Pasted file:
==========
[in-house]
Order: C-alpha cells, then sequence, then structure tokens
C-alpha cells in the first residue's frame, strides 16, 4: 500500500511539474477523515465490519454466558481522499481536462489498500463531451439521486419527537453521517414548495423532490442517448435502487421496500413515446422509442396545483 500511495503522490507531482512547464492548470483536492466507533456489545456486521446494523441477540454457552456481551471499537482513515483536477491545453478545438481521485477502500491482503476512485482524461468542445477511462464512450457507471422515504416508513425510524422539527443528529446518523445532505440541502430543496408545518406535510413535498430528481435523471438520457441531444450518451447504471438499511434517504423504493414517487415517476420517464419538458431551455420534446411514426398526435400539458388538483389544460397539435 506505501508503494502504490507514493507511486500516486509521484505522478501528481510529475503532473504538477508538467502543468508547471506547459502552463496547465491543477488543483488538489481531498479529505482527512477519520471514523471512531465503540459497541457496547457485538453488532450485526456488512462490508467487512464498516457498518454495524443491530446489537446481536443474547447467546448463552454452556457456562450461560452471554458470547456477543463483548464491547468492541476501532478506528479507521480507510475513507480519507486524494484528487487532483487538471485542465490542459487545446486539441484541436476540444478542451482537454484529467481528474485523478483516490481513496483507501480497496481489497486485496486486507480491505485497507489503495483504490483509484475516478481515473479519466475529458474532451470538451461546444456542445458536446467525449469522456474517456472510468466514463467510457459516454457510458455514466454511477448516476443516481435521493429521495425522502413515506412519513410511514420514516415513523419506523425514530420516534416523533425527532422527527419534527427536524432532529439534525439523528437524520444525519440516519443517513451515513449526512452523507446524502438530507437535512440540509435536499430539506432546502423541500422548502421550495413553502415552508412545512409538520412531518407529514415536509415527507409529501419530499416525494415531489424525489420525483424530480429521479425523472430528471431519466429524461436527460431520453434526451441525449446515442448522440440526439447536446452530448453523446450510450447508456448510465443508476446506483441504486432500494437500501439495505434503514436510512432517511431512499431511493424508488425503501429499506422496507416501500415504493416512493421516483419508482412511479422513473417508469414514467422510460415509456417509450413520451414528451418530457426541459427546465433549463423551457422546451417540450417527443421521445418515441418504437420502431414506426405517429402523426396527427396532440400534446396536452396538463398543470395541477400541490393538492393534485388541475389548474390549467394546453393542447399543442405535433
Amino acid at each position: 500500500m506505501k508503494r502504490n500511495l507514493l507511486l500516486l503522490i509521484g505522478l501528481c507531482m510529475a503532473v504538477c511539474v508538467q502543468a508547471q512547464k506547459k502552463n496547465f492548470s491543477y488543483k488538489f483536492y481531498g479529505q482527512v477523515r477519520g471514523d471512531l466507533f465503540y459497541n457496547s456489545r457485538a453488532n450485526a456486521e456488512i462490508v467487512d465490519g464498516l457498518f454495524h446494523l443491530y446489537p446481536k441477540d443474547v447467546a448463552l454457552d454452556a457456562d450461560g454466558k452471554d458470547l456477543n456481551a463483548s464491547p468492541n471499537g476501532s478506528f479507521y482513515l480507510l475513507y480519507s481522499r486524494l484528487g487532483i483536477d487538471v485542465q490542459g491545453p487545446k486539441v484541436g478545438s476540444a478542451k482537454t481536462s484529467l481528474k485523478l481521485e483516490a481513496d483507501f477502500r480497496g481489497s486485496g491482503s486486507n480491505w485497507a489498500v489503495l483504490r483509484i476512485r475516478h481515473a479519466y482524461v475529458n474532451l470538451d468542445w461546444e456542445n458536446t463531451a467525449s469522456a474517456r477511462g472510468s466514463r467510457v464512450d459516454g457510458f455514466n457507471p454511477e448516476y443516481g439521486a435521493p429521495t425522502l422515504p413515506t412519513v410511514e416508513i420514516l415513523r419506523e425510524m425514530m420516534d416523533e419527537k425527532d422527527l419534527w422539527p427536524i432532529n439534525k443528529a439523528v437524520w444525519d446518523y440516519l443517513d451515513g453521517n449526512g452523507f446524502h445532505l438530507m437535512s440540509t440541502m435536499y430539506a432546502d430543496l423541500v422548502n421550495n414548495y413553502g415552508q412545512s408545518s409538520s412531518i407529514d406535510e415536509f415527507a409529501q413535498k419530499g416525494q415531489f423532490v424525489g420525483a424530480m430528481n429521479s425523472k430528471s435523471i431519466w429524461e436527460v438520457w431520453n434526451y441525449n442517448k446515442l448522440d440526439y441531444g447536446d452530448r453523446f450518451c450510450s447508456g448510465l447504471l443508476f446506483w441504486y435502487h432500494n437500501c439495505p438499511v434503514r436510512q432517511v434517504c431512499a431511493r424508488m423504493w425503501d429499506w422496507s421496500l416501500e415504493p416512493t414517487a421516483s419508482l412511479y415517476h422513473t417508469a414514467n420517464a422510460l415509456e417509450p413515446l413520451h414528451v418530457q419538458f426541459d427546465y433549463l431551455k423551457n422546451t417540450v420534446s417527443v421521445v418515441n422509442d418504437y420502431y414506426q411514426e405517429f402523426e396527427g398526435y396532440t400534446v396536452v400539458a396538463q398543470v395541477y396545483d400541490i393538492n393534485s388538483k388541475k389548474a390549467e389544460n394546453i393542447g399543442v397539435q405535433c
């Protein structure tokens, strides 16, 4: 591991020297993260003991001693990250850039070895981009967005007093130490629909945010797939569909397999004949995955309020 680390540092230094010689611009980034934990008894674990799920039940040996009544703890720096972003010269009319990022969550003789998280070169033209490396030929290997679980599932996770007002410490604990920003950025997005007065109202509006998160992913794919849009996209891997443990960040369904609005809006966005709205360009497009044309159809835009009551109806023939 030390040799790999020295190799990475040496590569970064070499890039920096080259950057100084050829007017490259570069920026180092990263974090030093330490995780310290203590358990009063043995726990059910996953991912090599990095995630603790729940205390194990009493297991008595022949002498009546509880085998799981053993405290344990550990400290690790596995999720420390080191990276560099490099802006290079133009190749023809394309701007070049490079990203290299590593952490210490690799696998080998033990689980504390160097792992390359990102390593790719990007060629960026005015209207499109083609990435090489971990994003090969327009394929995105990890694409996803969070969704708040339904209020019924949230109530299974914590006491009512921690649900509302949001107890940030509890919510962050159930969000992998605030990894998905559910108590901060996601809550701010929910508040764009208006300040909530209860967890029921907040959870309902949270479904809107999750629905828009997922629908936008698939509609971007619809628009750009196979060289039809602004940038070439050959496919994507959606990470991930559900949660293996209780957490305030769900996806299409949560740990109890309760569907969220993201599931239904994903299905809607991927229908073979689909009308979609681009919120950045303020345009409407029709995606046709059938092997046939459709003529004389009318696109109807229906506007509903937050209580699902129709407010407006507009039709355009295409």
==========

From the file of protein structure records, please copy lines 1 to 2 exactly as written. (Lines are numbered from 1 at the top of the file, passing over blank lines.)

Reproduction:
[in-house]
Order: C-alpha cells, then sequence, then structure tokens